Dr. Irene Runge, b. 1942 in New York, NY. Moved to East Berlin (GDR) in 1949.
Where did the idea for your portrait’s staging and setting come from?
It was Frédéric’s idea. Probably because we’ve known each other for so long. He took my portrait for a book 20 years ago now...
How do you experience Jewish life in Berlin?
So so. I wish I were more active. By now I’m almost in the oldest generation. For example, hardly anyone at the Chabad synagogue on Alexanderplatz is as old as me. That’s absurd. I feel a lack of Jewish cultural centers, a JCC open to everyone, with a theater, cinema, restaurant, books, a café, clubs where you meet new people, where little chats and major debates would happen, including on global Jewish issues... like in Manhattan. You’d be a paying member, but probably Berlin’s Jewish population is too small for this, and thus undifferentiated, not to mention uninterested... The [official] Jewish Community has 10,000 members, but there is no record anywhere of the thousands who came here after 1990, as well as the Soviet immigrants, thanks to the right of return for descendants, often with European passports, and aren’t registered with the community. And children of [Jewish] fathers! They’re everywhere, and they experience Jewish day-to-day lives in many languages between Neukölln, Mitte, Prenzlauer Berg, and elsewhere. There are friendships, Jewish festivals, debates, cooking, culture, weddings, births, and also prayers. There are fourteen synagogues in Mitte, Kreuzberg, Charlottenburg, Prenzlauer Berg, and now even one in Steglitz, not to mention private prayer rooms and prayer circles in apartments and rented venues... Religion is taken care of, and the traditions are beloved , but communication is neither inclusive nor wide-ranging. My age group is left in the cold anyway, and besides that the East-West divide is still in place to this day. The older I get, the more I miss those who have died, my politically socialized Jewish confidants, their humor, their argumentativeness, our intellectual commonalities, our lifestyle, our discussions about experiences with exile and return to the GDR.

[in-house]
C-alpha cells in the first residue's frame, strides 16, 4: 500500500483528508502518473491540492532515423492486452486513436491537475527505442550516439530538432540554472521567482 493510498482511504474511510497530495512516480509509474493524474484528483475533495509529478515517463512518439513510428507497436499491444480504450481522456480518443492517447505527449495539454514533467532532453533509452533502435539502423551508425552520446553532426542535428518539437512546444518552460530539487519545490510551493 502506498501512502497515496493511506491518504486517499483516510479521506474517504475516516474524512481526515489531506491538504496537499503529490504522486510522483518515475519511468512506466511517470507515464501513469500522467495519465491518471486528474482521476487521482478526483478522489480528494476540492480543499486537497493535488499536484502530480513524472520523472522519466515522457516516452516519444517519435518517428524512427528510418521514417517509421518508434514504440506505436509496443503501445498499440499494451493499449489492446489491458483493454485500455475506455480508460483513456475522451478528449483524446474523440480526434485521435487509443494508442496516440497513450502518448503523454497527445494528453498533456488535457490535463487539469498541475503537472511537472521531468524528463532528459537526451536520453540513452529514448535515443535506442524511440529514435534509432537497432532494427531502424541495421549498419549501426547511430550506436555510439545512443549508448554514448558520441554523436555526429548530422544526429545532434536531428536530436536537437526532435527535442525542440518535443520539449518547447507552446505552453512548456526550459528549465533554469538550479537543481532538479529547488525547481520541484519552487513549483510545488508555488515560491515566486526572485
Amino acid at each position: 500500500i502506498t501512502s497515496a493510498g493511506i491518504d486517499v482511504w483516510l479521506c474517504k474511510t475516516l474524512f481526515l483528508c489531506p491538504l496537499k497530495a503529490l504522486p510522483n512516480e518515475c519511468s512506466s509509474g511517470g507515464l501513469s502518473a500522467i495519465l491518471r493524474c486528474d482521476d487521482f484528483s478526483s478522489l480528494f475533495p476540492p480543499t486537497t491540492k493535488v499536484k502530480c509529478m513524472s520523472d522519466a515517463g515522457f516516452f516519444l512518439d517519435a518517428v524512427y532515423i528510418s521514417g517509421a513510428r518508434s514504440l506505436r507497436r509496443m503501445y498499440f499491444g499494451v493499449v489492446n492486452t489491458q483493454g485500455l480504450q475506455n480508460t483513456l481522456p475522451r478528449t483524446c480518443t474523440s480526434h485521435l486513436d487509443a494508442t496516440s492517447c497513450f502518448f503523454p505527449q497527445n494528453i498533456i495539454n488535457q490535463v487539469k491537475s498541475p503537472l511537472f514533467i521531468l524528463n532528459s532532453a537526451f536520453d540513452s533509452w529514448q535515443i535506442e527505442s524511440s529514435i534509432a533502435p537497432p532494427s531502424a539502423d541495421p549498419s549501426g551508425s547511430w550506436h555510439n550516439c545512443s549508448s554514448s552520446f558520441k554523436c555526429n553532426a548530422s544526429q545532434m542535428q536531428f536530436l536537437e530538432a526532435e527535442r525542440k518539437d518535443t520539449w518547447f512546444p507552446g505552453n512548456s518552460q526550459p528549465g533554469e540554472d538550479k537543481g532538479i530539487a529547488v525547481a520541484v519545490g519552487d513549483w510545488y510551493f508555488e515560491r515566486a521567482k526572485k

Describe your life in Berlin in three adjectives.
Balanced, inviting, curious.
What would your wish be for the future of Jewish life in Berlin?
There’s no getting around the future. Anyone who reduces Jewishness to the darkness of the Shoah is concealing the brilliance of today’s fresh Jewish life. Berlin should reorient itself to a self-confident, contradictory, many-layered Jewish population: to an influx from outside, not a high birth rate. The Shoah was meant to destroy every Jewish identity, but in Berlin, Jewish children – whether secular, Conservative, Orthodox, or Chassidic – can attend Jewish schools and preschools again. Jewishness can be learned, experienced, heard, tasted, read, and sung, but without living tradition, origins and history are a lifeless textbook. What I’m missing is a much more sympathetic Jewish “elite” that gets involved on intellectual and practical levels, out loud, open, heartfelt, day-to-day, cultural, and critical, getting to the root of challenges, and engaging beyond the Jewish world. Berlin is a big city. Recently, a variety Jewish lived realities have been evolving in many corners. Is there enough curiosity, respect, flexibility, and safe haven for that?
Jewish Museum Berlin (2021), Irene Runge. Interview and Photo from the Frédéric Brenner – ZERHEILT: HEALED TO PIECES Exhibition Opening.